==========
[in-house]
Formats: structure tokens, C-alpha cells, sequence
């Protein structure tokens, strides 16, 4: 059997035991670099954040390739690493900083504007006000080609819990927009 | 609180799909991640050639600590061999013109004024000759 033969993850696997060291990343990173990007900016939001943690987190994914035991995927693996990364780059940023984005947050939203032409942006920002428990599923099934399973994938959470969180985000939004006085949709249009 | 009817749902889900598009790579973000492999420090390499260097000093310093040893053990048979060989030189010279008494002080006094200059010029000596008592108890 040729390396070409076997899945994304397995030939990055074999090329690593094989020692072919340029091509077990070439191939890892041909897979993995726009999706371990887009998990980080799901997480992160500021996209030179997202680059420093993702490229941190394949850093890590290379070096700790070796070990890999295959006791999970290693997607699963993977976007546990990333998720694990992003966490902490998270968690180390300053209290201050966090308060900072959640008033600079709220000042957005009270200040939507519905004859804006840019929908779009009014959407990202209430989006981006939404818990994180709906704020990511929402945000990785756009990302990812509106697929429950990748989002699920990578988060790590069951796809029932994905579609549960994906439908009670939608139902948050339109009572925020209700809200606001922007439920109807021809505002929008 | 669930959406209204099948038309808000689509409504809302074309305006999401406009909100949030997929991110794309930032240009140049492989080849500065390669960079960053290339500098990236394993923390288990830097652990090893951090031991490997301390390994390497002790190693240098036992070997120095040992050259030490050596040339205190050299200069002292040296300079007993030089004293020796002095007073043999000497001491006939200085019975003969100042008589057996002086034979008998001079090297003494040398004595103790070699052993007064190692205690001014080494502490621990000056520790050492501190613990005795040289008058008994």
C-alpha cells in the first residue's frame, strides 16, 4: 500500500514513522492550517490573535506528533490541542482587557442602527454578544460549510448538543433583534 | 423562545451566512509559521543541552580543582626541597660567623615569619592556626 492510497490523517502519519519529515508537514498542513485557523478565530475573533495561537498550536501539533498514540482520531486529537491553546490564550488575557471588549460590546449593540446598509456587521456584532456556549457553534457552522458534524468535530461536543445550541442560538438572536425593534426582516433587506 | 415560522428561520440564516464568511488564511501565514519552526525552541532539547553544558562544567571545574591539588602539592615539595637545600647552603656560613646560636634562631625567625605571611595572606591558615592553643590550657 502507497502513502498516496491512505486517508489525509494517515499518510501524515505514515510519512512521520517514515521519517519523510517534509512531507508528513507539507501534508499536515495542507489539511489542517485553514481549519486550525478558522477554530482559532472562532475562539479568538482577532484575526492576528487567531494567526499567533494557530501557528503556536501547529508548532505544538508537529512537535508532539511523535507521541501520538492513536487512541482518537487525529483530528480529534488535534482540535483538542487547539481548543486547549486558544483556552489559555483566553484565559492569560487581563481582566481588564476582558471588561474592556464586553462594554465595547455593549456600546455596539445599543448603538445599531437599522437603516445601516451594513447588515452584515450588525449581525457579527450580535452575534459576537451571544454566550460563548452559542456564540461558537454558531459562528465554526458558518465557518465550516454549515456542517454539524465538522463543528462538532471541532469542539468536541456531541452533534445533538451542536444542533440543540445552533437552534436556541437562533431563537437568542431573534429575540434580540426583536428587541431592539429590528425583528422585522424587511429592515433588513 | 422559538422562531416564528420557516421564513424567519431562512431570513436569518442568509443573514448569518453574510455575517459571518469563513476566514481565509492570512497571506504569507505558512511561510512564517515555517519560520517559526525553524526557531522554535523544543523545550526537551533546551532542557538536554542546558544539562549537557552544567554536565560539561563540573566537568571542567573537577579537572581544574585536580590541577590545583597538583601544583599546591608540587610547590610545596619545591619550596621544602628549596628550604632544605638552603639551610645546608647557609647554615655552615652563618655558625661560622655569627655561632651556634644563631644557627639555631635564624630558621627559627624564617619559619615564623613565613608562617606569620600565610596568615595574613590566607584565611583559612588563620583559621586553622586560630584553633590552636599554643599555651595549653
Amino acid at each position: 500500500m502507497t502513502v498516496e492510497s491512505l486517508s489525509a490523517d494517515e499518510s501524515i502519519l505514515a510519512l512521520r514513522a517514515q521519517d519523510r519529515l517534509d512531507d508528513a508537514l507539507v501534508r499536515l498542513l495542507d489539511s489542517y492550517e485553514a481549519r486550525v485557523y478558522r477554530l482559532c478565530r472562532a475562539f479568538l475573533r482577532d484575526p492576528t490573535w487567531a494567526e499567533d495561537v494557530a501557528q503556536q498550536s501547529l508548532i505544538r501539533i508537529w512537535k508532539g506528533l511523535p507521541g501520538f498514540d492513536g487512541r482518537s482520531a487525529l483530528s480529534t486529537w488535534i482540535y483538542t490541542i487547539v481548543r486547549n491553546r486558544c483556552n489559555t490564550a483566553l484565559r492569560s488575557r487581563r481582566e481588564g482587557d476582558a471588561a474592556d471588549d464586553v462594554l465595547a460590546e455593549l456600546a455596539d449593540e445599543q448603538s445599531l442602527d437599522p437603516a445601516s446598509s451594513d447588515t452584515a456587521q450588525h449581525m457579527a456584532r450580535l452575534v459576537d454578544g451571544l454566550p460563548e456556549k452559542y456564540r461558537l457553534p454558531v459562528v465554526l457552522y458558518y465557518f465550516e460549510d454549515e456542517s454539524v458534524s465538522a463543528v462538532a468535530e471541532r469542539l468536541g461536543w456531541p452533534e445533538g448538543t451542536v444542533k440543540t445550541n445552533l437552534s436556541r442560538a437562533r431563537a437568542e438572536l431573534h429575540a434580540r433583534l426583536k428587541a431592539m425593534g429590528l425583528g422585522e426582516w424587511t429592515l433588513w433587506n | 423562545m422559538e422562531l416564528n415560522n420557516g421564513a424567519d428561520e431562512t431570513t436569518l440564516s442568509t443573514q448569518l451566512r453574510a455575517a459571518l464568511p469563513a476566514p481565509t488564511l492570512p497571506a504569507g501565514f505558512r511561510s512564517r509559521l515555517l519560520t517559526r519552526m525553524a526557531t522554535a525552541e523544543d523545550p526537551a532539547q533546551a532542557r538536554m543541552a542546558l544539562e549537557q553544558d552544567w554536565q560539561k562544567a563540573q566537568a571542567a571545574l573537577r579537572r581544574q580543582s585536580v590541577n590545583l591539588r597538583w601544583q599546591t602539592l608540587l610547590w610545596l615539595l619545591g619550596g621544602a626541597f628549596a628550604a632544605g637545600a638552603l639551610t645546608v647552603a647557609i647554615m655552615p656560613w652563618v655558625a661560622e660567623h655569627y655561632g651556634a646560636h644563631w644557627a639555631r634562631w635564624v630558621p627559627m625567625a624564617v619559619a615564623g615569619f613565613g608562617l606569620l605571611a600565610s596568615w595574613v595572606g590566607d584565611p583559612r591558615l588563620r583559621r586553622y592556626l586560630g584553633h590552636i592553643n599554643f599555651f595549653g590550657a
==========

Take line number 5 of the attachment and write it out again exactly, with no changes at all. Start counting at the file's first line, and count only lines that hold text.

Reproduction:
Amino acid at each position: 500500500m502507497t502513502v498516496e492510497s491512505l486517508s489525509a490523517d494517515e499518510s501524515i502519519l505514515a510519512l512521520r514513522a517514515q521519517d519523510r519529515l517534509d512531507d508528513a508537514l507539507v501534508r499536515l498542513l495542507d489539511s489542517y492550517e485553514a481549519r486550525v485557523y478558522r477554530l482559532c478565530r472562532a475562539f479568538l475573533r482577532d484575526p492576528t490573535w487567531a494567526e499567533d495561537v494557530a501557528q503556536q498550536s501547529l508548532i505544538r501539533i508537529w512537535k508532539g506528533l511523535p507521541g501520538f498514540d492513536g487512541r482518537s482520531a487525529l483530528s480529534t486529537w488535534i482540535y483538542t490541542i487547539v481548543r486547549n491553546r486558544c483556552n489559555t490564550a483566553l484565559r492569560s488575557r487581563r481582566e481588564g482587557d476582558a471588561a474592556d471588549d464586553v462594554l465595547a460590546e455593549l456600546a455596539d449593540e445599543q448603538s445599531l442602527d437599522p437603516a445601516s446598509s451594513d447588515t452584515a456587521q450588525h449581525m457579527a456584532r450580535l452575534v459576537d454578544g451571544l454566550p460563548e456556549k452559542y456564540r461558537l457553534p454558531v459562528v465554526l457552522y458558518y465557518f465550516e460549510d454549515e456542517s454539524v458534524s465538522a463543528v462538532a468535530e471541532r469542539l468536541g461536543w456531541p452533534e445533538g448538543t451542536v444542533k440543540t445550541n445552533l437552534s436556541r442560538a437562533r431563537a437568542e438572536l431573534h429575540a434580540r433583534l426583536k428587541a431592539m425593534g429590528l425583528g422585522e426582516w424587511t429592515l433588513w433587506n | 423562545m422559538e422562531l416564528n415560522n420557516g421564513a424567519d428561520e431562512t431570513t436569518l440564516s442568509t443573514q448569518l451566512r453574510a455575517a459571518l464568511p469563513a476566514p481565509t488564511l492570512p497571506a504569507g501565514f505558512r511561510s512564517r509559521l515555517l519560520t517559526r519552526m525553524a526557531t522554535a525552541e523544543d523545550p526537551a532539547q533546551a532542557r538536554m543541552a542546558l544539562e549537557q553544558d552544567w554536565q560539561k562544567a563540573q566537568a571542567a571545574l573537577r579537572r581544574q580543582s585536580v590541577n590545583l591539588r597538583w601544583q599546591t602539592l608540587l610547590w610545596l615539595l619545591g619550596g621544602a626541597f628549596a628550604a632544605g637545600a638552603l639551610t645546608v647552603a647557609i647554615m655552615p656560613w652563618v655558625a661560622e660567623h655569627y655561632g651556634a646560636h644563631w644557627a639555631r634562631w635564624v630558621p627559627m625567625a624564617v619559619a615564623g615569619f613565613g608562617l606569620l605571611a600565610s596568615w595574613v595572606g590566607d584565611p583559612r591558615l588563620r583559621r586553622y592556626l586560630g584553633h590552636i592553643n599554643f599555651f595549653g590550657a